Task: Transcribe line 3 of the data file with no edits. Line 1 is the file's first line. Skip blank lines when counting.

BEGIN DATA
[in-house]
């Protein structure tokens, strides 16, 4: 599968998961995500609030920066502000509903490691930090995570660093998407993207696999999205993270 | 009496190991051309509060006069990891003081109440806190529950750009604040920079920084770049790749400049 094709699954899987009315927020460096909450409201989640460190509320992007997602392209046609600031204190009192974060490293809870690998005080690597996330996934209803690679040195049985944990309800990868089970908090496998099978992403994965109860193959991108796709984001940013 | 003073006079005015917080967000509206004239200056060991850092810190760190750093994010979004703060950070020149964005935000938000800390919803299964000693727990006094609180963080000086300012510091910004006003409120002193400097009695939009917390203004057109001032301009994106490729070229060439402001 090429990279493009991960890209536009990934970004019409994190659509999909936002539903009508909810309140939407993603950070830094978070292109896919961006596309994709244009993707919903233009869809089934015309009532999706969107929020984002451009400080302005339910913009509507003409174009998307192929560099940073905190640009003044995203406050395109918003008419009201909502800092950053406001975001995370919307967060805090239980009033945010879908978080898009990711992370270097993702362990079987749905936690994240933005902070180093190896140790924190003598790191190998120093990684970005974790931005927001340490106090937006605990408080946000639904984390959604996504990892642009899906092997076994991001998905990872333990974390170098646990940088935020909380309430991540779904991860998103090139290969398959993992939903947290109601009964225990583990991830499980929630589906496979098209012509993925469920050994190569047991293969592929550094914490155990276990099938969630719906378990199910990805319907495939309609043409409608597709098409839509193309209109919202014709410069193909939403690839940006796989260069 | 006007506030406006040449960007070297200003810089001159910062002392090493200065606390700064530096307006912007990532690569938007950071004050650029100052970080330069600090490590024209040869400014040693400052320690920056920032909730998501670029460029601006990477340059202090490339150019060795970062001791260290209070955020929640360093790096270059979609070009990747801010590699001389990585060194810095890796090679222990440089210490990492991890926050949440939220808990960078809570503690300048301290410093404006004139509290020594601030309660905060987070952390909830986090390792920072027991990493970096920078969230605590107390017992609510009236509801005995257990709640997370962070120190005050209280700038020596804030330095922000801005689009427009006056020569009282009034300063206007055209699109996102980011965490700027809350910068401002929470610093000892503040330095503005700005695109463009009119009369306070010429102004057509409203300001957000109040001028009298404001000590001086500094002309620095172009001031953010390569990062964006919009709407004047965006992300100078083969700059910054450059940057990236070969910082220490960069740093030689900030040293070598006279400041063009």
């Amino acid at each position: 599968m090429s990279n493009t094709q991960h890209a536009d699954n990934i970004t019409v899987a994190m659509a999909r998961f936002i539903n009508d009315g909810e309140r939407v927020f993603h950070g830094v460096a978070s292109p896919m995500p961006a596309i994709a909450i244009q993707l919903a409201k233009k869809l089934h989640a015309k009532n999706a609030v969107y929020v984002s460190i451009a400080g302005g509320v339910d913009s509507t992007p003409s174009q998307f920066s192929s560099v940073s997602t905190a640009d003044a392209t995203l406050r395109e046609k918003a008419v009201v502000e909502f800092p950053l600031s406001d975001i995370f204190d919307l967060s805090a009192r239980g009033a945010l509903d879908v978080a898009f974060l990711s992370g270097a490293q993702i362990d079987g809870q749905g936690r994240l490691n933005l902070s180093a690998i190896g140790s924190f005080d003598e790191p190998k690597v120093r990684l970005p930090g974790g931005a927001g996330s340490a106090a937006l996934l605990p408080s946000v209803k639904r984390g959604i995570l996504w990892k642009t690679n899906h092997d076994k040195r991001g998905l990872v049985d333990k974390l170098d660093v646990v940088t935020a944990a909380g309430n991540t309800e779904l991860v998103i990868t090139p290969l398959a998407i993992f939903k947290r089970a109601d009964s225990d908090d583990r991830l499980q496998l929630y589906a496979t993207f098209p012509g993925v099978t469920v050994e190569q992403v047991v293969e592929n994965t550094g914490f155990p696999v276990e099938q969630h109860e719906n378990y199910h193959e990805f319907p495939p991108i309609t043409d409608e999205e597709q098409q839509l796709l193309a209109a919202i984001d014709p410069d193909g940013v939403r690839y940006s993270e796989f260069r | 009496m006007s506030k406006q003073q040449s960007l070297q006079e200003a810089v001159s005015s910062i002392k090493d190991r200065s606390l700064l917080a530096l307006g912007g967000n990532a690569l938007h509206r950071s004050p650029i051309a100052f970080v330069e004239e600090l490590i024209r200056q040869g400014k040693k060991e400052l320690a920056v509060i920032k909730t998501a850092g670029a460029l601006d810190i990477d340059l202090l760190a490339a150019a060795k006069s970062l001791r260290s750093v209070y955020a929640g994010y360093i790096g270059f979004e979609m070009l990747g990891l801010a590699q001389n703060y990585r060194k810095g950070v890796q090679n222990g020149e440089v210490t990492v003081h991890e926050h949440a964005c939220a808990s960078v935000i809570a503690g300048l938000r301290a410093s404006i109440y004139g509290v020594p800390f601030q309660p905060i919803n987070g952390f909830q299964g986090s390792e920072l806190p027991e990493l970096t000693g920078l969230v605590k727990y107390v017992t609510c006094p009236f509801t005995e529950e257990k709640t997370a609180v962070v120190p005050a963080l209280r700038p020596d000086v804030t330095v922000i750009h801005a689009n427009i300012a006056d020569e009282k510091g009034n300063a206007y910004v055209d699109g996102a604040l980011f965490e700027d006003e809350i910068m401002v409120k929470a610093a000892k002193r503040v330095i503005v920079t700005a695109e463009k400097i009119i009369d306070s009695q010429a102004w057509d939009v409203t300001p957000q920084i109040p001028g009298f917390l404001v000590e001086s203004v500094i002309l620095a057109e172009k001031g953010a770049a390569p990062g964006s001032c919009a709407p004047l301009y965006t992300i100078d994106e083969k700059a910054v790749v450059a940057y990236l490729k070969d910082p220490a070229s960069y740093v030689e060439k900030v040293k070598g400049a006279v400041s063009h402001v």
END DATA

């Amino acid at each position: 599968m090429s990279n493009t094709q991960h890209a536009d699954n990934i970004t019409v899987a994190m659509a999909r998961f936002i539903n009508d009315g909810e309140r939407v927020f993603h950070g830094v460096a978070s292109p896919m995500p961006a596309i994709a909450i244009q993707l919903a409201k233009k869809l089934h989640a015309k009532n999706a609030v969107y929020v984002s460190i451009a400080g302005g509320v339910d913009s509507t992007p003409s174009q998307f920066s192929s560099v940073s997602t905190a640009d003044a392209t995203l406050r395109e046609k918003a008419v009201v502000e909502f800092p950053l600031s406001d975001i995370f204190d919307l967060s805090a009192r239980g009033a945010l509903d879908v978080a898009f974060l990711s992370g270097a490293q993702i362990d079987g809870q749905g936690r994240l490691n933005l902070s180093a690998i190896g140790s924190f005080d003598e790191p190998k690597v120093r990684l970005p930090g974790g931005a927001g996330s340490a106090a937006l996934l605990p408080s946000v209803k639904r984390g959604i995570l996504w990892k642009t690679n899906h092997d076994k040195r991001g998905l990872v049985d333990k974390l170098d660093v646990v940088t935020a944990a909380g309430n991540t309800e779904l991860v998103i990868t090139p290969l398959a998407i993992f939903k947290r089970a109601d009964s225990d908090d583990r991830l499980q496998l929630y589906a496979t993207f098209p012509g993925v099978t469920v050994e190569q992403v047991v293969e592929n994965t550094g914490f155990p696999v276990e099938q969630h109860e719906n378990y199910h193959e990805f319907p495939p991108i309609t043409d409608e999205e597709q098409q839509l796709l193309a209109a919202i984001d014709p410069d193909g940013v939403r690839y940006s993270e796989f260069r | 009496m006007s506030k406006q003073q040449s960007l070297q006079e200003a810089v001159s005015s910062i002392k090493d190991r200065s606390l700064l917080a530096l307006g912007g967000n990532a690569l938007h509206r950071s004050p650029i051309a100052f970080v330069e004239e600090l490590i024209r200056q040869g400014k040693k060991e400052l320690a920056v509060i920032k909730t998501a850092g670029a460029l601006d810190i990477d340059l202090l760190a490339a150019a060795k006069s970062l001791r260290s750093v209070y955020a929640g994010y360093i790096g270059f979004e979609m070009l990747g990891l801010a590699q001389n703060y990585r060194k810095g950070v890796q090679n222990g020149e440089v210490t990492v003081h991890e926050h949440a964005c939220a808990s960078v935000i809570a503690g300048l938000r301290a410093s404006i109440y004139g509290v020594p800390f601030q309660p905060i919803n987070g952390f909830q299964g986090s390792e920072l806190p027991e990493l970096t000693g920078l969230v605590k727990y107390v017992t609510c006094p009236f509801t005995e529950e257990k709640t997370a609180v962070v120190p005050a963080l209280r700038p020596d000086v804030t330095v922000i750009h801005a689009n427009i300012a006056d020569e009282k510091g009034n300063a206007y910004v055209d699109g996102a604040l980011f965490e700027d006003e809350i910068m401002v409120k929470a610093a000892k002193r503040v330095i503005v920079t700005a695109e463009k400097i009119i009369d306070s009695q010429a102004w057509d939009v409203t300001p957000q920084i109040p001028g009298f917390l404001v000590e001086s203004v500094i002309l620095a057109e172009k001031g953010a770049a390569p990062g964006s001032c919009a709407p004047l301009y965006t992300i100078d994106e083969k700059a910054v790749v450059a940057y990236l490729k070969d910082p220490a070229s960069y740093v030689e060439k900030v040293k070598g400049a006279v400041s063009h402001v």